Accessories: With her school uniform it's her scarf during winter and her black book bag all through the year. A cloth hangs over her bag distinguishing it from others. It's a small character from the manga Wish. Lucinda also wears star like shaped purple earrings that dangle to about her mid-neck.
    Special Markings: N/A

    Listed out and easy to understand. Or you can use paragraph form:

    Appearance: Blue-black, as a hair-dye box would say, is the colour of her hair, which is thin and straight. It falls to just below the shoulder blades, and is cut in several angles and lengths, the shortest at her cheekbone. Her eyes are a midnight blue. In daylight they appear to be several shades lighter but at night they appear to be black and almost empty, looking straight through somebody's soul. She's tall, 5'9" in height, and slim. Unlike others she doesn't appear starved and is on the healthy scale of things. Long legs seem to have been obtained from her mother, only told from pictures though. Her only piercing is single in her ears.

    Whatever suits your own style.


    • People tend makes mistakes here as well. You should try to avoid writing things like 'it depends on the situation'. If you would like to say something of this sort, use things such as certain situations make your character act differently then they normally would.

    The easiest way is to write it out 'novel' style or, in other words, the way a novelist would describe their character's personality.

    Lucinda seems quite snobbish to people who don't know her very well since she's quite wealthy and lives in one of the best apartments in that area of Tokyo. When people get to know her she's actually quite a nice and generous person, not even hurting a fly. She's very confident with a high self-esteem so others say mean things about her and stab her in the back. She ignores it though. Hating confrontation she avoids arguments whenever she can and often will stop saying whatever she was going to so not hurt people's feelings. Lucinda rarely gets angry so if she's angry at you you've done something really wrong. She often gets distracted as well, even stopping midsentence. In three words: Fun, caring and unique.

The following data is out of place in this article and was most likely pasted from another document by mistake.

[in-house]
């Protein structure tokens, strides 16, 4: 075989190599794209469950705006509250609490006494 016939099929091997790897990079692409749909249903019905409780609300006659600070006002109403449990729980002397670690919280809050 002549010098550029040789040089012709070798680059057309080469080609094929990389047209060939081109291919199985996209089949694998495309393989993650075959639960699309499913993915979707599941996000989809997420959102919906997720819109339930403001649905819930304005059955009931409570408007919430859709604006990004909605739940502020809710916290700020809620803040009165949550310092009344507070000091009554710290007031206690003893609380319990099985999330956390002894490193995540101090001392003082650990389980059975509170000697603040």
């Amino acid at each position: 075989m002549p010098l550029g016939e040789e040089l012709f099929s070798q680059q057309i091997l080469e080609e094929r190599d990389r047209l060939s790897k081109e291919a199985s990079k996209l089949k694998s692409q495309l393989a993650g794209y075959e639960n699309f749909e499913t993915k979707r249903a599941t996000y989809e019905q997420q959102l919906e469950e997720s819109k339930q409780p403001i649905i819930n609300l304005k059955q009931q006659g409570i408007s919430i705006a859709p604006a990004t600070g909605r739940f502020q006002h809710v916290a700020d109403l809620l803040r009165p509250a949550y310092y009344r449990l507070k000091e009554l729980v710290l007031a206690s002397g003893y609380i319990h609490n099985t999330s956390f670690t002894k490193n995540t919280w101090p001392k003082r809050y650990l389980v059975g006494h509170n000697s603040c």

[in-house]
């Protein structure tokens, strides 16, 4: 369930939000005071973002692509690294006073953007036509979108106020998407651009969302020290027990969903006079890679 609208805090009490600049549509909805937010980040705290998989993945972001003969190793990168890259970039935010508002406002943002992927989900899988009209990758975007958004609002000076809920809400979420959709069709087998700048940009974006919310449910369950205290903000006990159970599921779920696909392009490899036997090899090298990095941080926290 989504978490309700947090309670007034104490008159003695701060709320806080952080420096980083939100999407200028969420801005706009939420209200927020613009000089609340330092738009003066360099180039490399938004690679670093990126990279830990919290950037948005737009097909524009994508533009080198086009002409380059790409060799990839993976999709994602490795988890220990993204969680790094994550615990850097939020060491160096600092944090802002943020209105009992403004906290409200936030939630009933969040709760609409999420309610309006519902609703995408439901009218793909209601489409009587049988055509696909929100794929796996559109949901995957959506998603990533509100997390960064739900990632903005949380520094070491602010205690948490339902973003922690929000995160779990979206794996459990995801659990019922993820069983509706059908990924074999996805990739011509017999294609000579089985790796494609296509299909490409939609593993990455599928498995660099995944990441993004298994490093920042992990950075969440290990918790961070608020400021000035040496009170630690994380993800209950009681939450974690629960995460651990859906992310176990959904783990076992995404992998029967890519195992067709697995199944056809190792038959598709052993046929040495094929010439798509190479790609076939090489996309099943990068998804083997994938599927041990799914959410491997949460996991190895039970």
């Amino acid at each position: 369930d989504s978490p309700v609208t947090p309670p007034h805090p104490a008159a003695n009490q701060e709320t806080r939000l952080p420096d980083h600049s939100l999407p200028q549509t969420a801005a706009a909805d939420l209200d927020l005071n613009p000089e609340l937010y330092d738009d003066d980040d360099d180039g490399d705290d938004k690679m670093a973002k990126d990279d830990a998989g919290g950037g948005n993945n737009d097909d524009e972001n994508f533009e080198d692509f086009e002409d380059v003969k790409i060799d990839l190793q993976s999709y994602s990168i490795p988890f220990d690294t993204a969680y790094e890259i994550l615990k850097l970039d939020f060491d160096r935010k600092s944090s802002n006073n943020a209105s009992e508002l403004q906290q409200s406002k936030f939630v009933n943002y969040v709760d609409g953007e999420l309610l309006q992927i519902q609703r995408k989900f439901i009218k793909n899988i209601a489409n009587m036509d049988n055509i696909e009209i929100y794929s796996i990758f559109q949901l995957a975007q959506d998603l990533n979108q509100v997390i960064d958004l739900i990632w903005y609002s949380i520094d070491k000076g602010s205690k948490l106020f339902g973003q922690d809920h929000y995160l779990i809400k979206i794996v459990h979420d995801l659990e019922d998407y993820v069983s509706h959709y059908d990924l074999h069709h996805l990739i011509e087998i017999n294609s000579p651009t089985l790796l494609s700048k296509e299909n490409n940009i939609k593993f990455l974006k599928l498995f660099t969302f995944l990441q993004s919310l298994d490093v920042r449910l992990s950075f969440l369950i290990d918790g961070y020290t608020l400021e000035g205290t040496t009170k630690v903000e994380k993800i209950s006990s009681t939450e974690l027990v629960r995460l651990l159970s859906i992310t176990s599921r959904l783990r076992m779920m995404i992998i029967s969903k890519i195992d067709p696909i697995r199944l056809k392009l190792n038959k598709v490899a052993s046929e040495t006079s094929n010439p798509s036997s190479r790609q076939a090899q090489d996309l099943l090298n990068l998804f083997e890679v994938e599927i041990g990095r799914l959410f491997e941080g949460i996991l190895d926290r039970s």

That covers a lot. In short:
    Appears snobbish, is actually quite friendly and generous, wouldn't harm a fly, confident, high self-esteem, rarely gets angry, sometimes flaky, fun, caring and unique.

    The last thing I'm going to say is history. Some roleplays will ask for a history. Try to think of different situations that your character has gone through. Try not to use these examples, as they are often used and very cliche.

    • Parents died when the character was very young.
    • The character has lost their memory, and is trying to find theirselves.
    • The character is searching for their love, who was kidnapped.

    That should help you in creating your own character! smile


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Game Master Responsibilities

Author: Original by Airez, editing by Kilarra

The Game Master, or GM, of a roleplay can have great responsibilities in terms of guiding and maintaining the roleplay. This guide will help you understand these responsibilities and advise you on how best to handle them.

  1. Overview

    The creator is usualy considered the GM of the game, and they do have unquestionable control in most cases. They are the referees in fights, they are the controllers of NPCs (unless they are created by others), and they are the controllers of the plot/storyline. But I'll do my best to address each case individually.

    Just how much control over the story does the creator have usually?

    Like I said, the creator usually has indefinite control over the story, though it really depends on the GM. There needs to be leniency, and there needs to be space for sub-plots to fall in. In essence, you really just need to trust in their judgement before doing anything about it. I myself was left with control over a guild at once point when the leader left for a bit, and I ended up moving the story along as I saw fit. How ever, the story was already in place and I just had to work the others through it. I did the best I could with the absence of the guild leader and ended up doing a pretty good job in the opinions of my comrades. The reason for that is because I allowed space for each of their characters, I took questions and answered them, and I took charge in a way that I deemed justifiable.